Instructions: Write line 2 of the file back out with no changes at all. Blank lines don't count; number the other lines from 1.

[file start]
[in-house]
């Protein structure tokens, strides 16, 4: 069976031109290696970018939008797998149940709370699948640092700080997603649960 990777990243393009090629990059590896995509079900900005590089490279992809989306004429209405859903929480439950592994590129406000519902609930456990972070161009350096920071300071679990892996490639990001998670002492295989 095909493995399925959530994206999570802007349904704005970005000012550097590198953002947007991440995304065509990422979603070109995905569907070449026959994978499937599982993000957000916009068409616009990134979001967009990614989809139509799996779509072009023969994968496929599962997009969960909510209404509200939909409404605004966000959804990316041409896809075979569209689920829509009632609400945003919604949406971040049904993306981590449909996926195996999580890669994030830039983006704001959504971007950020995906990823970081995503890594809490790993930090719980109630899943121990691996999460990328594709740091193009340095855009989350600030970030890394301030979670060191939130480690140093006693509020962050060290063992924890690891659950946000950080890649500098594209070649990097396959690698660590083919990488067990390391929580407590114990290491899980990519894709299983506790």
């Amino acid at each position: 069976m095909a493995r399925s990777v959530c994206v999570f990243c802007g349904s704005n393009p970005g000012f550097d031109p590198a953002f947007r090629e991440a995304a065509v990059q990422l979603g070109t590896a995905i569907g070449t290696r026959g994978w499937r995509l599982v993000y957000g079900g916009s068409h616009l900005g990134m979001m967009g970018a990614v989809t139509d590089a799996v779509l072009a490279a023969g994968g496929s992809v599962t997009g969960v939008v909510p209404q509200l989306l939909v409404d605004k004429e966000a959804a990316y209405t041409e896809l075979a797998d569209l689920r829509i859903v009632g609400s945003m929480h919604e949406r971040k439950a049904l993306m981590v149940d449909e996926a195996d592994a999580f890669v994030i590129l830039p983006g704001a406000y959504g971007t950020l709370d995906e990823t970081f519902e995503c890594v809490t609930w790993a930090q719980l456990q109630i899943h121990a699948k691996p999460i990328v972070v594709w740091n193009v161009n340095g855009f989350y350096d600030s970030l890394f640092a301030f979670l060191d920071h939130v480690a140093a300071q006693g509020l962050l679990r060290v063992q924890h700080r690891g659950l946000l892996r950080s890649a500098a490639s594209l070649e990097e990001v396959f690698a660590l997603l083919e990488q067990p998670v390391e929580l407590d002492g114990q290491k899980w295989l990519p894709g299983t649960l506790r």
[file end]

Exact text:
């Protein structure tokens, strides 16, 4: 069976031109290696970018939008797998149940709370699948640092700080997603649960 990777990243393009090629990059590896995509079900900005590089490279992809989306004429209405859903929480439950592994590129406000519902609930456990972070161009350096920071300071679990892996490639990001998670002492295989 095909493995399925959530994206999570802007349904704005970005000012550097590198953002947007991440995304065509990422979603070109995905569907070449026959994978499937599982993000957000916009068409616009990134979001967009990614989809139509799996779509072009023969994968496929599962997009969960909510209404509200939909409404605004966000959804990316041409896809075979569209689920829509009632609400945003919604949406971040049904993306981590449909996926195996999580890669994030830039983006704001959504971007950020995906990823970081995503890594809490790993930090719980109630899943121990691996999460990328594709740091193009340095855009989350600030970030890394301030979670060191939130480690140093006693509020962050060290063992924890690891659950946000950080890649500098594209070649990097396959690698660590083919990488067990390391929580407590114990290491899980990519894709299983506790």